Quite refreshing has been the relative quiet from the political scene over the festive season. Even some typically poorly thought out comments about the role of churches in our democracy by President Zuma went by without too much fuss and bother. It seems our politicians have been peacefully enjoying their holidays.
But the peace was unnecessarily broken by an uproar over Tshwane mayor, Solly Msimanga's visit to Taiwan. For those who have chosen to stay out of the loop over the Christmas season (I really don't blame you for taking such a reprieve!) Mayor Msimaga took a trip to to Tapei, Taiwan to meet Mayor Ko Wen-Je and discuss economic ties and investment into Tshwane. The ANC subsequently exploded with criticism, with big guns accusing Msimanga of breaching the country's One China policy and lightweights throwing out the usual over-the-top recommendations like, "Take away his passport!" and so on.
For those unfamiliar with the history I'll give a quick review. Once, China was united as the Republic of China, but after WW2 a civil war started and the communists drove the existing state off the mainland and onto the island of Taiwan. They then renamed China the People's Republic of China. So now the People's Republic of China controls the mainland and the Republic of China controls Taiwan, but both claim exclusive sovereignty over the whole of China. Commonly these are now referred to as China and Taiwan respectively, so I will use these names. Although Taiwan is effectively a totally independent state, China does not take kindly to those who recognise it's sovereignty. Today most countries recognise the People's Republic of China, but still maintain unofficial diplomatic ties with Taiwan.
It is this stance that gave the ANC excuse to throw their toys out the cot over Mayor Msimanga's visit to Taiwan, which apparently damages our reputation internationally, and after all our President has done, we really can't afford much more damage. But for all the ruckus made by the ANC, China has said nothing, in fact, even if they know of his visit, it seems they couldn't care less. And that makes sense. This was a visit by a mayor of one city to another city to seek investment. It has little to do with international politics and it really then doesn't make a difference whether Taipei falls under the jurisdiction of Taiwan or China because they both agree on one China, even if they disagree over who runs it.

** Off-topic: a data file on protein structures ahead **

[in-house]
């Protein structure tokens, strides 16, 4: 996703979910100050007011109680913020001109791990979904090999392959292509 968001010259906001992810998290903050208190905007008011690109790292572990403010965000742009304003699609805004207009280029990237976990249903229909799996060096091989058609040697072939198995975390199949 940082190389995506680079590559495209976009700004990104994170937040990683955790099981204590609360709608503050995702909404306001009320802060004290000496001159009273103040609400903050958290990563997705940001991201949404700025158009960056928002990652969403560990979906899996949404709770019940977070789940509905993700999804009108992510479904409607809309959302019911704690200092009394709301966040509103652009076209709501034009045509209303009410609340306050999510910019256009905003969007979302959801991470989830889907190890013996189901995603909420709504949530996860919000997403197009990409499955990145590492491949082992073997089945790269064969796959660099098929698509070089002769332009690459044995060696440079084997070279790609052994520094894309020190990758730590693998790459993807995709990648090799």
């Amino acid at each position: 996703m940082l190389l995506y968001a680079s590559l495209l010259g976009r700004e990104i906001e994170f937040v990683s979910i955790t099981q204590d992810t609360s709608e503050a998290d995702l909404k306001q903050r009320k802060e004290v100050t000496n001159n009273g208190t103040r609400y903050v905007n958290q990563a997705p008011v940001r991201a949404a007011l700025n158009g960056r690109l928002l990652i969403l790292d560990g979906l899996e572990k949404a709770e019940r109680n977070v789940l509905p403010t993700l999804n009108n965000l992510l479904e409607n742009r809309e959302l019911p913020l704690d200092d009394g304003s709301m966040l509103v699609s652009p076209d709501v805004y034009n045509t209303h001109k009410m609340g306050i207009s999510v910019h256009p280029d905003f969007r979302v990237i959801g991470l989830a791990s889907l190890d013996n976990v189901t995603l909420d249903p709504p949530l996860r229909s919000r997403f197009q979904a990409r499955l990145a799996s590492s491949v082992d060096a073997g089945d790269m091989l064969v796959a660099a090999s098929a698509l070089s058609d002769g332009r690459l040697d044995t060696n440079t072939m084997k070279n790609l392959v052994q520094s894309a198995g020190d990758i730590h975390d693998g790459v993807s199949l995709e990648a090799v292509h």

It really is making a mountain out of a mole-hill, but it is what this reaction tells us about the ANC that I find interesting. First it shows how desperate the constantly, and justly, under-fire ruling party is to find passable criticism to throw at the almost irreproachable opposition. Second, it reveals the true underlying values that exist in the ANC. For a party that boasts of its democratic ideals, it is very quick to recognise an oppressive and authoritarian regime over one that is a pinnacle of freedom and democracy. In fact, when we look at the closest economic allies we have made since 1994, most share our problems, but stand in stark contrast to the ideals of the ANC and the rest of the country. I speak of the BRICS countries. Russia and China are not beacons of democracy, and along with India and Brazil are grossly corrupt. In spite of the perceptions we have a of our own country, we may be the cleanest of the five.
This is something that is worrying, but that we aren't paying attention to. We make friends with those facing the same problems as us, rather than those who have overcome the problems we face, like Taiwan. Ask yourself, who is more likely able to help us overcome those problems, those who have overcome them themselves, or those who are still battling with them?